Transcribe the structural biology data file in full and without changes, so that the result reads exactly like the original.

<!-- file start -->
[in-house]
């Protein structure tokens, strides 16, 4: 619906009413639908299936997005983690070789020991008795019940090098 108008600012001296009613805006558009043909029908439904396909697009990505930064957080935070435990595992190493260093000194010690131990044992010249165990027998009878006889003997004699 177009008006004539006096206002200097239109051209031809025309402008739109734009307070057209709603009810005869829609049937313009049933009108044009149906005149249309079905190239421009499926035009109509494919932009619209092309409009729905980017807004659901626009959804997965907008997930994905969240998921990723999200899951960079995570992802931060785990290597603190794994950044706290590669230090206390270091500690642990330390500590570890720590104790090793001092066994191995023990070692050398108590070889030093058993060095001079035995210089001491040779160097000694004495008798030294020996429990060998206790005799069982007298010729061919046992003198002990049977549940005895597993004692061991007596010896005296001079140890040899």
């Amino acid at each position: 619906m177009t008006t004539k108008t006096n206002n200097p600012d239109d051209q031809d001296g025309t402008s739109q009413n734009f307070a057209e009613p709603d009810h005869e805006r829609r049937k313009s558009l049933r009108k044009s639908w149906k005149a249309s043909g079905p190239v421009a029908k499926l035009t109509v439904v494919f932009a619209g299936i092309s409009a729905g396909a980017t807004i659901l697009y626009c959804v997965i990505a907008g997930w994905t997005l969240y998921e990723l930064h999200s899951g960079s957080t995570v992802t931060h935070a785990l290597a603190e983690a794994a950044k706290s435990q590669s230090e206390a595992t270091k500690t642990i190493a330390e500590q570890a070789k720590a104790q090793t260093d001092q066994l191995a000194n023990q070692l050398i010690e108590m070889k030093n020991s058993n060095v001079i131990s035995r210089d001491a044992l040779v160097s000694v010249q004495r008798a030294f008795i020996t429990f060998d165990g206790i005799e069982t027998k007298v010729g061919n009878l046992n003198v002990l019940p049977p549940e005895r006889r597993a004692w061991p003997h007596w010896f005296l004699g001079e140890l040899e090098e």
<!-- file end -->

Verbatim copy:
[in-house]
């Protein structure tokens, strides 16, 4: 619906009413639908299936997005983690070789020991008795019940090098 108008600012001296009613805006558009043909029908439904396909697009990505930064957080935070435990595992190493260093000194010690131990044992010249165990027998009878006889003997004699 177009008006004539006096206002200097239109051209031809025309402008739109734009307070057209709603009810005869829609049937313009049933009108044009149906005149249309079905190239421009499926035009109509494919932009619209092309409009729905980017807004659901626009959804997965907008997930994905969240998921990723999200899951960079995570992802931060785990290597603190794994950044706290590669230090206390270091500690642990330390500590570890720590104790090793001092066994191995023990070692050398108590070889030093058993060095001079035995210089001491040779160097000694004495008798030294020996429990060998206790005799069982007298010729061919046992003198002990049977549940005895597993004692061991007596010896005296001079140890040899």
């Amino acid at each position: 619906m177009t008006t004539k108008t006096n206002n200097p600012d239109d051209q031809d001296g025309t402008s739109q009413n734009f307070a057209e009613p709603d009810h005869e805006r829609r049937k313009s558009l049933r009108k044009s639908w149906k005149a249309s043909g079905p190239v421009a029908k499926l035009t109509v439904v494919f932009a619209g299936i092309s409009a729905g396909a980017t807004i659901l697009y626009c959804v997965i990505a907008g997930w994905t997005l969240y998921e990723l930064h999200s899951g960079s957080t995570v992802t931060h935070a785990l290597a603190e983690a794994a950044k706290s435990q590669s230090e206390a595992t270091k500690t642990i190493a330390e500590q570890a070789k720590a104790q090793t260093d001092q066994l191995a000194n023990q070692l050398i010690e108590m070889k030093n020991s058993n060095v001079i131990s035995r210089d001491a044992l040779v160097s000694v010249q004495r008798a030294f008795i020996t429990f060998d165990g206790i005799e069982t027998k007298v010729g061919n009878l046992n003198v002990l019940p049977p549940e005895r006889r597993a004692w061991p003997h007596w010896f005296l004699g001079e140890l040899e090098e």